Harry Potter and the Deathly Hallows, Part 1

Posted by Joel Copling on December 6, 2015

As the name implies, "Harry Potter and the Deathly Hallows, Part 1" is only the first part of the grand finale of the tale of the boy who lived through a deadly attack as an infant, only to become the prophesied chosen one among the wizarding world to defeat the end-game bad guy. It's brought us from 2001's relatively innocent "Harry Potter and the Sorcerer's Stone," with its Quidditch games and strolls through the many corridors of Hogwarts School of Witchcraft and Wizardry and its lessons in which our hero and his friends learned the ins and outs of being magical. There are no airborne games on broomsticks or in-school rivalries anymore, and the lessons have paved the way for actions to be taken. To put it more succinctly, just as Harry Potter (Daniel Radcliffe) has come of age, so has the series to which he belongs.

It's far from roses and cotton candy, too, as Harry, who has just suffered yet another tragic, personal loss, prepares for a massive hunt for Horcruxes, objects into which the dark wizard Voldemort (Ralph Fiennes) has placed part of his soul. Two have already been destroyed (a ring by Dumbledore some months previously and a diary by Harry at the end of 2002's "Harry Potter and the Chamber of Secrets"), and there are four more to find. A large part of the middle of this film finds Harry, Ron Weasley (Rupert Grint), and Hermione Granger (Emma Watson) infiltrating the Ministry of Magic, where Voldemort's Death Eaters have penetrated and corrupted the hierarchy. Dolores Umbridge (Imelda Staunton), former Defense Against the Dark Arts teacher, is in possession of a locket that is the trio's third Horcrux of six.

The sequence perhaps goes on too long, a side effect of a screenplay by Steve Kloves (working here from the first 23 chapters of the last novel in J.K. Rowling's series) that elongates certain passages that could use some trimming. It only becomes frustrating when reasoning that the entirety of Rowling's 769-page tome could have been condensed a bit into a single motion picture. The compromise of splitting them apart when this film's conclusion is separated from the build-up is a disappointment. Judging the film on hand, though, finds a lot to admire, especially as the trio is pushed into hiding by way of constant motion--across the rolling hills and beaches of backwoods Europe.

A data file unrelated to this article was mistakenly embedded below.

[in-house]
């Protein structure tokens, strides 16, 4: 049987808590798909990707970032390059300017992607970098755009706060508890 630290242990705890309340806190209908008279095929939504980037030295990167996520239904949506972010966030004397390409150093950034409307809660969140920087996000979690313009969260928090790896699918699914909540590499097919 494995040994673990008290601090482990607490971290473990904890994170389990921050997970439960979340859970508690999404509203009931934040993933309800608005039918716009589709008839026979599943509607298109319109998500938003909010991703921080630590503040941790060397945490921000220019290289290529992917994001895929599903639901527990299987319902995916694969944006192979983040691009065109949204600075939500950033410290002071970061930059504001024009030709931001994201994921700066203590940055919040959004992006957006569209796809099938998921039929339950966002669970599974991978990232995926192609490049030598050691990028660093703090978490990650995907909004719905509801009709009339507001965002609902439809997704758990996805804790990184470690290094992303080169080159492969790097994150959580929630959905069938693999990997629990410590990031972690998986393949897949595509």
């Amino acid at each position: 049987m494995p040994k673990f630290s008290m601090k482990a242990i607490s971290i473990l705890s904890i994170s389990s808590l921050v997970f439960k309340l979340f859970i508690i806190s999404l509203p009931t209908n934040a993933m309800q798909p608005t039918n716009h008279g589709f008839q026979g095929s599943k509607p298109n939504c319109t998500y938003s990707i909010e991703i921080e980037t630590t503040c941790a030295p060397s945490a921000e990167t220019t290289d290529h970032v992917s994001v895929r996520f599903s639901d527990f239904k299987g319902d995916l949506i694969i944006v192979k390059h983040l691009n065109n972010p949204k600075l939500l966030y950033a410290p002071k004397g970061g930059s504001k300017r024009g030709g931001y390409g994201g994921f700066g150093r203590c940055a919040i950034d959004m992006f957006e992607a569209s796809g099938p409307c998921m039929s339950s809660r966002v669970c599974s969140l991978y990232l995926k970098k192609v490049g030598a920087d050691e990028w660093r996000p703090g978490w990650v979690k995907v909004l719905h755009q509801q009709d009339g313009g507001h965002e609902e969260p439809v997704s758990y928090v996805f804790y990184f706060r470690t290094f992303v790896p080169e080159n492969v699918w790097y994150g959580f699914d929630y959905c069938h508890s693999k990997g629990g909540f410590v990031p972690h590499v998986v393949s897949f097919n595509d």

They wear the locket, which inspires a rotten mood in the bearer, in turns as days slowly begin to repeat themselves. They run through theories of where Voldemort's other Horcruxes are until the conversations become circular. When an answer finally comes, Ron, who seems most affected by the locket's influence, takes the negative outlook and flees the group for several weeks, returning only after Harry and Hermione have visited the former's childhood home in Godric's Hollow (a lovely sequence that turns fairly quickly into Gothic horror). During his time away, Harry and Hermione share a dance just to pass the time and remind them of something happy.

The second half of this first part is reliant on such patience, which means the pace must quicken once a clue leads them to the eccentric Xenophilius Lovegood (Rhys Ifans), the father of a fellow Hogwarts student who runs a tabloid newspaper that has been printing allegiance to Harry. Hermione reads a children's tale about three brothers who found ways of eluding death, sometimes to their disadvantage, and the story is told visually with jagged, striking animation. A trap is set for the trio, who end up at the Malfoy residence, where Lucius (Jason Isaacs), Draco (Tom Felton), and Bellatrix Lestrange (Helena Bonham Carter) are formidable opponents.

Director David Yates, returning for his third motion picture in the series, adopts a stark palette with the help of cinematographer Eduardo Serra. It's helpful in building an apocalyptic atmosphere, particularly when the three are walking across country and forest path to uncertain doom (The performances by Radcliffe, Grint, and especially Watson are solid at portraying the hopeless helplessness of their situation). There isn't much to "Harry Potter and the Deathly Hallows, Part 1," but that's ok in the long run. It's the calm before the storm, and the second part promises a lot of payoff in which this film isn't really interested.

Film Information

Daniel Radcliffe (Harry Potter), Rupert Grint (Ron Weasley), Emma Watson (Hermione Granger), Ralph Fiennes (Voldemort), Alan Rickman (Severus Snape), Tom Felton (Draco Malfoy), Bonnie Wright (Ginny Weasley), Helena Bonham Carter (Bellatrix Lestrange), Jason Isaacs (Lucius Malfoy), Rhys Ifans (Xenophilius Lovegood), Imelda Staunton (Dolores Umbridge).

Directed by David Yates and written by Steve Kloves, based on the novel "Harry Potter and the Deathly Hallows" by J.K. Rowling.

Rated PG-13 (intense action violence, frightening images, brief sensuality).

146 minutes.

Released on November 19, 2010.